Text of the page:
China denies testing nuclear-capable hypersonic missile

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China has denied reports that it tested a nuclear-capable hypersonic missile earlier this year, insisting instead that it was a routine spacecraft check.

The initial report in the Financial Times newspaper prompted concern in Washington, where US intelligence was reportedly caught by surprise, reports BBC.

Hypersonic missiles are much faster and more agile than normal ones, meaning they are more difficult to intercept. It comes as concern grows around China’s nuclear capabilities.

On Monday, foreign ministry spokesman Zhao Lijian told a media briefing that a routine test had been carried out in July to verify different types of reusable spacecraft technology.

“This was not a missile, this was a spacecraft,” he said. “This is of great significance for reducing the cost of spacecraft use.”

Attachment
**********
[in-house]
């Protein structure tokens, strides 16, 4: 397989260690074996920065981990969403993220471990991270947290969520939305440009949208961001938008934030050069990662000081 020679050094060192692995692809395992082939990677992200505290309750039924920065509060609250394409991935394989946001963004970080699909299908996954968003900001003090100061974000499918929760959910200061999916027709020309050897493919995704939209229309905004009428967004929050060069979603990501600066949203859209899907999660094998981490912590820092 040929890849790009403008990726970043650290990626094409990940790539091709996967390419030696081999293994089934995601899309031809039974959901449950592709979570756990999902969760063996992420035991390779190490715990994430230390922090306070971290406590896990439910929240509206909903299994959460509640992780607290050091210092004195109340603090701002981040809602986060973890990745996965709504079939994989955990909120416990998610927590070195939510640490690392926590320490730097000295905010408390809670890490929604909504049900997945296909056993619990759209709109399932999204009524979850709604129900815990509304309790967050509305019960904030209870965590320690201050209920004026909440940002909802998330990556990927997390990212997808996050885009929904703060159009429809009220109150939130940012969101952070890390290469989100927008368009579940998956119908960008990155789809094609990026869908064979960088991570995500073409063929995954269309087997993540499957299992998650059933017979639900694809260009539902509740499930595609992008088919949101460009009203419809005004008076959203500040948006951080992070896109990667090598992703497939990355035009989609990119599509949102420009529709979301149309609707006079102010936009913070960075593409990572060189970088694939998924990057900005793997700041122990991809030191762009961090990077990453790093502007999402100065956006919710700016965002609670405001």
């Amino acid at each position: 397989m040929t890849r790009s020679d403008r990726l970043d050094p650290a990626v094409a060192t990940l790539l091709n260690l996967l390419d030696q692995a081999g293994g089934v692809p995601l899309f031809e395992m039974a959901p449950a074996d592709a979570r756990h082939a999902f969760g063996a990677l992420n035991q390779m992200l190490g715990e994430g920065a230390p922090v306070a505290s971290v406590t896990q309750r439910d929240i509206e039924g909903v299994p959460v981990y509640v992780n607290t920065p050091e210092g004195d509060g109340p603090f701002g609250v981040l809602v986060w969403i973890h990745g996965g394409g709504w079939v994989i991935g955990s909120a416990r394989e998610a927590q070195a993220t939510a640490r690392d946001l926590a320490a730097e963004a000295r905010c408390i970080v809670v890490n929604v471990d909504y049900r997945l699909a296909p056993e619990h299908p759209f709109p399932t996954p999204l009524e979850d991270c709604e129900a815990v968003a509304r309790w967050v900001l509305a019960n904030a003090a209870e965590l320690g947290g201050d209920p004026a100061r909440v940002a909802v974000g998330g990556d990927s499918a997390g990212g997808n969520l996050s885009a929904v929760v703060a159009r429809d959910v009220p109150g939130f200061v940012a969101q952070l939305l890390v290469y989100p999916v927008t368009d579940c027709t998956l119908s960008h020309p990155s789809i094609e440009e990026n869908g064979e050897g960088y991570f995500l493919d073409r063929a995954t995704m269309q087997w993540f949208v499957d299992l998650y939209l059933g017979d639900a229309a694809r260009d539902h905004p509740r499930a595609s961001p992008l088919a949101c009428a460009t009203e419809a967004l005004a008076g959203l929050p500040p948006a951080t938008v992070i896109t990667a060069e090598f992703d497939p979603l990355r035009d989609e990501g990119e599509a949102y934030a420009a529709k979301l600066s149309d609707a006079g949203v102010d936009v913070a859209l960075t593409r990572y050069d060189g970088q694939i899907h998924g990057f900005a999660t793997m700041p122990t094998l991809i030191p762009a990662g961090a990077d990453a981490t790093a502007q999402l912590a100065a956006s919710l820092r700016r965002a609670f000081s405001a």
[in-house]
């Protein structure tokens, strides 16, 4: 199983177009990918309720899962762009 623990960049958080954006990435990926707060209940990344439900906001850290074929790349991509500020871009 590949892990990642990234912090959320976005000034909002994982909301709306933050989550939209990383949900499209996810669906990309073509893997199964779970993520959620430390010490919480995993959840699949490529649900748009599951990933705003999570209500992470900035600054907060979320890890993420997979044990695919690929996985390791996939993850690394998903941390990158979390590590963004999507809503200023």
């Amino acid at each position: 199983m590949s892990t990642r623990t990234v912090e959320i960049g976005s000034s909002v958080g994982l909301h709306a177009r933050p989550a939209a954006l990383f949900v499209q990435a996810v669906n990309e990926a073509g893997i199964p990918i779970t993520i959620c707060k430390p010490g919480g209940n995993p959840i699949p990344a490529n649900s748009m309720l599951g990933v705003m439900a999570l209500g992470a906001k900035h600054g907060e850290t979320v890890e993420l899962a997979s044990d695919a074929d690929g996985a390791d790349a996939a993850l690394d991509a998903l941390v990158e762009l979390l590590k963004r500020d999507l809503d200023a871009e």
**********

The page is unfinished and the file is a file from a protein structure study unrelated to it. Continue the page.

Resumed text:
Mr Zhao added that many countries had carried out similar tests in the past. When asked if the Financial Times report was inaccurate, he replied “yes”.

The report on Saturday quoted five unnamed sources who said a hypersonic missile had been launched in the summer. It flew through low-orbit space before cruising down and narrowly missing its target, the report said.

“The test showed that China had made astounding progress on hypersonic weapons and was far more advanced than US officials realised,” the report read.

A senior member of Congress later said the apparent test should serve as a call to action for America.

Mike Gallagher, a Republican member of the House Armed Services Committee, said if Washington stuck to its current approach it would lose a new Cold War with China within a decade.

Relations between the US and China are tense, with Beijing accusing President Joe Biden’s administration of being hostile.

A number of Western countries have also expressed concern at China’s recent displays of military might.